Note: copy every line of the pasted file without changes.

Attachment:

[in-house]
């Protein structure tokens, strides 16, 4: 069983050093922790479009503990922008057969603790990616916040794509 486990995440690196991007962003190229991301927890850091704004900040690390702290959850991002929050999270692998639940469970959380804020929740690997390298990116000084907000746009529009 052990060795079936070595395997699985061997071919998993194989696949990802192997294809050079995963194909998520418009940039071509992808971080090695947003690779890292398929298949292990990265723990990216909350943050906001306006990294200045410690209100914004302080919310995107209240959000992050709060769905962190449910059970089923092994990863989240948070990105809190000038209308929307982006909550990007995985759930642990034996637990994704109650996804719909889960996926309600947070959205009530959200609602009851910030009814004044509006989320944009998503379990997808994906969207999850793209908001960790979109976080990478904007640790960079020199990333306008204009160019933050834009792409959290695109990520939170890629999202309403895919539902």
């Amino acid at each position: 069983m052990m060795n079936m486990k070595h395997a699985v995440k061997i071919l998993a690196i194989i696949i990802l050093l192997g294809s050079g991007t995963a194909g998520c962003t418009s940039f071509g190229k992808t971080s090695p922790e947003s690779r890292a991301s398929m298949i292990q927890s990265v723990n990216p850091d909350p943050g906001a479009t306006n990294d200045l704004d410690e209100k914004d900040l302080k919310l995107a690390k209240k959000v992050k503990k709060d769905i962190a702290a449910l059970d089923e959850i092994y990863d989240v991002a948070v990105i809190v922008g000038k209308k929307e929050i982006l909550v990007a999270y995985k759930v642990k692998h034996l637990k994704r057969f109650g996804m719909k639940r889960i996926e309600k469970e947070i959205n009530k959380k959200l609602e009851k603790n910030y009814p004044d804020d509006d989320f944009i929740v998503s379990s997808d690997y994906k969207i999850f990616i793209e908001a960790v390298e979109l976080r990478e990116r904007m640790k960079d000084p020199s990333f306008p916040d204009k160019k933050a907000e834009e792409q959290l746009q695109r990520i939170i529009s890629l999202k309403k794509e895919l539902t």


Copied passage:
[in-house]
């Protein structure tokens, strides 16, 4: 069983050093922790479009503990922008057969603790990616916040794509 486990995440690196991007962003190229991301927890850091704004900040690390702290959850991002929050999270692998639940469970959380804020929740690997390298990116000084907000746009529009 052990060795079936070595395997699985061997071919998993194989696949990802192997294809050079995963194909998520418009940039071509992808971080090695947003690779890292398929298949292990990265723990990216909350943050906001306006990294200045410690209100914004302080919310995107209240959000992050709060769905962190449910059970089923092994990863989240948070990105809190000038209308929307982006909550990007995985759930642990034996637990994704109650996804719909889960996926309600947070959205009530959200609602009851910030009814004044509006989320944009998503379990997808994906969207999850793209908001960790979109976080990478904007640790960079020199990333306008204009160019933050834009792409959290695109990520939170890629999202309403895919539902």
């Amino acid at each position: 069983m052990m060795n079936m486990k070595h395997a699985v995440k061997i071919l998993a690196i194989i696949i990802l050093l192997g294809s050079g991007t995963a194909g998520c962003t418009s940039f071509g190229k992808t971080s090695p922790e947003s690779r890292a991301s398929m298949i292990q927890s990265v723990n990216p850091d909350p943050g906001a479009t306006n990294d200045l704004d410690e209100k914004d900040l302080k919310l995107a690390k209240k959000v992050k503990k709060d769905i962190a702290a449910l059970d089923e959850i092994y990863d989240v991002a948070v990105i809190v922008g000038k209308k929307e929050i982006l909550v990007a999270y995985k759930v642990k692998h034996l637990k994704r057969f109650g996804m719909k639940r889960i996926e309600k469970e947070i959205n009530k959380k959200l609602e009851k603790n910030y009814p004044d804020d509006d989320f944009i929740v998503s379990s997808d690997y994906k969207i999850f990616i793209e908001a960790v390298e979109l976080r990478e990116r904007m640790k960079d000084p020199s990333f306008p916040d204009k160019k933050a907000e834009e792409q959290l746009q695109r990520i939170i529009s890629l999202k309403k794509e895919l539902t």